For Kids, All Activity May Not Be Equal
Learning movement skills is key but often overlooked in zest for sports, experts say
WEDNESDAY, Dec. 30, 2009 (HealthDay News) -- It sounds simple enough: Kids need to be active. When they are, they're less likely to be overweight and prone to the health risks that accompany extra pounds.
But how do you get kids moving? And not just moving, but doing the "right" type of physical activity? Therein lies the rub.
Obesity is at epidemic proportions among America's youth. According to the U.S. Centers for Disease Control and Prevention, the percentage of obese teens and adolescents has roughly tripled in the past three decades, going from 6.5 percent to 17 percent among preteens and 5 percent to 17.6 percent among teens.
Eating a healthy diet, of course, can help fight obesity in kids. But health experts agree that physical activity is crucial, too. Making sure kids develop the physical activity habit early -- and keep it -- can help ensure that they will keep a healthy body weight as well.
Turning the concept of regular physical activity into reality, though, doesn't mean simply signing them up for T-ball. It might mean you have to direct their exercise activities and disguise them as play.
"There is too much focus on doing sports and not enough focus on moving," said Dr. Teri McCambridge, a sports medicine pediatrician in Baltimore who chairs the Council on Sports Medicine and Fitness for the American Academy of Pediatrics.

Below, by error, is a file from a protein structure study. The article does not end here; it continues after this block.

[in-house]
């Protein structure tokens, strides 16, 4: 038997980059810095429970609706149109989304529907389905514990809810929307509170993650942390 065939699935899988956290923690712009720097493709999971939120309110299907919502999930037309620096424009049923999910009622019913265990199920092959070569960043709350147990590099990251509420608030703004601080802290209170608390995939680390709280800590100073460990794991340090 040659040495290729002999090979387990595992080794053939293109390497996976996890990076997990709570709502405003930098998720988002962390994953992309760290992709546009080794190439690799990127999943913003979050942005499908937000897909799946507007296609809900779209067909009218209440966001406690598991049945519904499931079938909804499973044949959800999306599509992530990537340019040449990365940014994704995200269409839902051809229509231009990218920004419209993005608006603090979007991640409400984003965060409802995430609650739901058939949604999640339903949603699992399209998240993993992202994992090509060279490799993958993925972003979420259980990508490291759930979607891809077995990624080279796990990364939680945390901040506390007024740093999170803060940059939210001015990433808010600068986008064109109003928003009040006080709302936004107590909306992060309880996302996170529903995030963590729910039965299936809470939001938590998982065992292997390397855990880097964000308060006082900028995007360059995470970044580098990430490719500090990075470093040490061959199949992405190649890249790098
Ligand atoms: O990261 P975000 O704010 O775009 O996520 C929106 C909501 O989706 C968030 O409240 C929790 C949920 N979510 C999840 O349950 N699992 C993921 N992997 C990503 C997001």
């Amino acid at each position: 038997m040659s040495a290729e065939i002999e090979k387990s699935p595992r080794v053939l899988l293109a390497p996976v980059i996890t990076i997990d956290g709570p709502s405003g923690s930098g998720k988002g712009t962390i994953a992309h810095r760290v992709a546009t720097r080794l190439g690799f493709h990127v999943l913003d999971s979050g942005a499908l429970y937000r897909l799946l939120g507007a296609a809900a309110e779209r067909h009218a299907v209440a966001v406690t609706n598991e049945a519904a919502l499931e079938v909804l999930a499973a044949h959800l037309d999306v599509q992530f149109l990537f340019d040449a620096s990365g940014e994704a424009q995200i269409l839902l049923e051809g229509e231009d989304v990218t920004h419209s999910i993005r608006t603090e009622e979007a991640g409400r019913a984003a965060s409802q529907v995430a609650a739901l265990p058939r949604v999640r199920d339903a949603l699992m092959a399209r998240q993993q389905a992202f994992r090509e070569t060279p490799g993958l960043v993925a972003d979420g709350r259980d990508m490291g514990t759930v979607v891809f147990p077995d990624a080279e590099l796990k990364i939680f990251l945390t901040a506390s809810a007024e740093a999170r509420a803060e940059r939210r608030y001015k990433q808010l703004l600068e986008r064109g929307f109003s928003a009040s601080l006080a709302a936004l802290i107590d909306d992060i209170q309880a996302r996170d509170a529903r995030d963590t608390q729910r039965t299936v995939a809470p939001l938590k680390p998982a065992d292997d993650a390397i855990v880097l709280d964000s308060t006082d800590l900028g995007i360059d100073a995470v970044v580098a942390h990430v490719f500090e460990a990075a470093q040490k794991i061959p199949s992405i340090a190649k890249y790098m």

Rule number one, in her mind, is to make fitness fun.
"Make it fun and don't make it seem like exercise," she said. "Ideas to get kids active would include riding their bikes, making an outdoor scavenger hunt where they have to run, skip, hop, crawl to find different things, making an obstacle course, playing leap frog, playing capture the flag, playing freeze tag."
Children and teens should fit in an hour or more of such physical activity a day, according to the CDC.
And if you're trying to instill this habit in kids, no ducking out for coffee or heading to the movies while the kids exercise, McCambridge said. "Lead by example," she urged.
Some parents swear by enrolling children in organized sports as soon as the kids can hold a ball or other equipment, but some fitness experts are wary of this approach. Enrolling a child in organized sports too early can cause kids who aren't as coordinated as their peers to quit early, McCambridge said. And those who are very talented are apt to burn out because they've simply played too much.
Participating in sports at too young an age isn't wise, agreed Pete McCall, an exercise physiologist at the American Council on Exercise, in San Diego. That's especially true, he said, if children devote all of their time to one sport.
"Kids who specialize in one sport are developing overuse injuries," McCall said.
Another danger of playing sports too young? "Kids aren't being taught how to move," he said. "They are being taught a position -- goalie, outfielder."
It's better, McCall said, to focus on letting young children play in an unstructured way.
He suggests simply scheduling time at a playground "and letting them figure it out for themselves." Children from about ages 3 to 6 can also learn movement skills from gymnastic classes, McCall said.
Later, sports can keep the kids moving, agreed McCall and McCambridge. But McCall advised holding off on organized sports until age 9 or 10.
Once kids are enmeshed in sports, suggest that they try many sports, and not stick with just one, he said.
He applauds a movement in some schools that have turned physical education classes into more of a health club environment, exposing students to different types of activities and downplaying competition.
Helping kids focus on play and the joy of movement, as well as skill acquisition, rather than the importance of winning and not losing, should also go a long way toward creating a lifelong exerciser, the two sports fitness experts agreed.
The U.S. Centers for Disease Control and Prevention has more on physical activity for kids.